The victory of Zama had made P. Scipio Africanus the first man in the Republic, and for a time silenced all his enemies. But the party of Fabius still cherished their old animosity against him, and Cato inherited the hatred of his friend and patron. After the return of P. Scipio and his brother Lucius from the war against Antiochus, they were charged with having been bribed to let off the Syrian monarch too leniently, and of having appropriated to their own use a portion of the money which had been paid by Antiochus to the Roman state. The first blow was directed against Lucius Scipio. At the instigation of Cato, the two Petillii Tribunes of the people required Lucius to render an account of all sums of money which he had received from Antiochus. Lucius accordingly prepared his accounts; but, as he was in the act of delivering them up, the proud conqueror of Hannibal indignantly snatched them out of his hands, and tore them in pieces, saying "it was unworthy to call to account for a few thousands a man who had paid millions into the treasury" But this haughty conduct appears to have produced an unfavorable impression, and his brother, when brought to trial in the course of the tame year, was declared guilty, and sentenced to pay a heavy fine. The Tribune ordered him to be dragged to prison, and there detained till the money was paid; whereupon Africanus, still more enraged at this fresh insult to his family, and setting himself above the laws, rescued his brother from the hands of the Tribune's officer. The contest would probably have been attended with fatal results had not Tib. Gracchus, the father of the celebrated Tribune, and then Tribune himself, had the prudence, although he disapproved of the violent conduct of Africanus, to release his brother Lucius from the sentence of imprisonment.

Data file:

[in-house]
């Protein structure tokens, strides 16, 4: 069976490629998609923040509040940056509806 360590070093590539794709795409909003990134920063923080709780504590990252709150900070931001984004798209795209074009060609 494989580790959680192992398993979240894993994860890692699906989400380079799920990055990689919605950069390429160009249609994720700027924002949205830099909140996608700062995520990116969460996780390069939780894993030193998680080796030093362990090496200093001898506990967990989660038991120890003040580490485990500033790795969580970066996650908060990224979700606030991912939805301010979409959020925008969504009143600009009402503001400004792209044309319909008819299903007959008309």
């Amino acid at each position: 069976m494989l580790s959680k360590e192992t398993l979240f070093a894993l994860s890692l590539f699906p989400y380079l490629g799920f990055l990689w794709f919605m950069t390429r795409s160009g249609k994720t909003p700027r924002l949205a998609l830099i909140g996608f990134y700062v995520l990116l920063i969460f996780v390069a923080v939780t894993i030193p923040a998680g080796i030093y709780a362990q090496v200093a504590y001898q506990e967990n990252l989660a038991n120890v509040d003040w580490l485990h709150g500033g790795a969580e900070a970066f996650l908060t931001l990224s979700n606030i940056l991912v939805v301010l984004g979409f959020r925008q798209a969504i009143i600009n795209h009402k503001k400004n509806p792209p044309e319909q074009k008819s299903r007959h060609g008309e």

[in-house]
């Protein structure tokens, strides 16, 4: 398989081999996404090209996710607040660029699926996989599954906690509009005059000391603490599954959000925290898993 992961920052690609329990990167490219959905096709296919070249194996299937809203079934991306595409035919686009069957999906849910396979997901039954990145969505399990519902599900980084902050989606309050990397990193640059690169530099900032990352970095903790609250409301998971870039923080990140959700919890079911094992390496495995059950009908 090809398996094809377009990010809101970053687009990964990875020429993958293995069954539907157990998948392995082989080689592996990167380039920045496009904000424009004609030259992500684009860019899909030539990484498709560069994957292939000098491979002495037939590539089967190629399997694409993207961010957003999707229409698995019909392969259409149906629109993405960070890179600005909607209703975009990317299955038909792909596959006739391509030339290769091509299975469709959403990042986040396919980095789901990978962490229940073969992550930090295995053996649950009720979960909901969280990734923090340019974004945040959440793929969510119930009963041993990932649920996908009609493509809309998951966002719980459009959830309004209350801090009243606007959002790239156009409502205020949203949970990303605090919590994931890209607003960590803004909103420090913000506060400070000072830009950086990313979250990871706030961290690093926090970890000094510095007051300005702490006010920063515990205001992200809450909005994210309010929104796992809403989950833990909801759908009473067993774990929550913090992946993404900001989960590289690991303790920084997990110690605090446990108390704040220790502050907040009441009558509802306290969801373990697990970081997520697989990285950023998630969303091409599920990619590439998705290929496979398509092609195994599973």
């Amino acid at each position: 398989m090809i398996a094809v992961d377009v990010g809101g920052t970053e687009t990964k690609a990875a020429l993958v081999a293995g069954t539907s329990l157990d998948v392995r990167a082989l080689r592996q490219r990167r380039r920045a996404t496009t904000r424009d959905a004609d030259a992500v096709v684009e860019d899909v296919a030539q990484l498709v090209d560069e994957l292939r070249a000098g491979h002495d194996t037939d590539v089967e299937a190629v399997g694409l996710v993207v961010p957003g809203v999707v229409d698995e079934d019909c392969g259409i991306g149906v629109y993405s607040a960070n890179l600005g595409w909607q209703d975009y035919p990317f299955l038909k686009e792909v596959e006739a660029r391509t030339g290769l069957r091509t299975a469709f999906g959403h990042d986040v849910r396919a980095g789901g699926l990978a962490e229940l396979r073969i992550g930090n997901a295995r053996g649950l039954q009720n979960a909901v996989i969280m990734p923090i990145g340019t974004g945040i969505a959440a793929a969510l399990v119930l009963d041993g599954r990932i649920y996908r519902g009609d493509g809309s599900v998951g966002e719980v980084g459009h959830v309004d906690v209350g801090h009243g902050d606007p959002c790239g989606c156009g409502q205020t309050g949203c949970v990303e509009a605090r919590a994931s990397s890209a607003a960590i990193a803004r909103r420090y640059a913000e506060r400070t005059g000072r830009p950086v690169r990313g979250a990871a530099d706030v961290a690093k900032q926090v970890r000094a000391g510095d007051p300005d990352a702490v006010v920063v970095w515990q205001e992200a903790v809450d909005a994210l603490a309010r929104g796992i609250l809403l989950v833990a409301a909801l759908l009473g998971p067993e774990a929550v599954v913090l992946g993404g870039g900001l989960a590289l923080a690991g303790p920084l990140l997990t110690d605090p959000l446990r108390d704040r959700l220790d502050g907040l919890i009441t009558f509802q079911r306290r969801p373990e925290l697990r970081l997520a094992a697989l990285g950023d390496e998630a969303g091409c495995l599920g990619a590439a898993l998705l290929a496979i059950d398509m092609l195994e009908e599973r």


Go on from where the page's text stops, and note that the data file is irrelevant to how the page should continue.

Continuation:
The successful issue of the prosecution of Lucius emboldened his enemies to bring the great Africanus himself before the people. His accuser was the Tribune M. Nævius. When the trial came on, Scipio did not condescend to say a single word in refutation of the charges that had been brought against him, but descanted long and eloquently upon the signal services he had rendered to the commonwealth. Having spoken till nightfall, the trial was adjourned till the following day. Early next morning, when the Tribunes had taken their seats on the rostra, and Africanus was summoned, he proudly reminded the people that this was the anniversary of the day on which he had defeated Hannibal at Zama, and called upon them to neglect all disputes and lawsuits, and follow him to the Capitol, there to return thanks to the immortal gods, and pray that they would grant the Roman state other citizens like himself. Scipio struck a chord which vibrated in every heart; their veneration for the hero returned; and he was followed by such crowds to the Capitol that the Tribunes were left alone in the rostra. Having thus set all the laws at defiance, Scipio immediately quitted Rome, and retired to his country seat at Liternum. The Tribunes wished to renew the prosecution, but Gracchus wisely persuaded them to let it drop. Scipio never returned to Rome. He would neither submit to the laws, nor aspire to the sovereignty of the state, and he therefore resolved to expatriate himself forever. He passed his remaining days in the cultivation of his estate at Liternum, and at his death is said to have requested that his body might be buried there, and not in his ungrateful country (B.C. 183).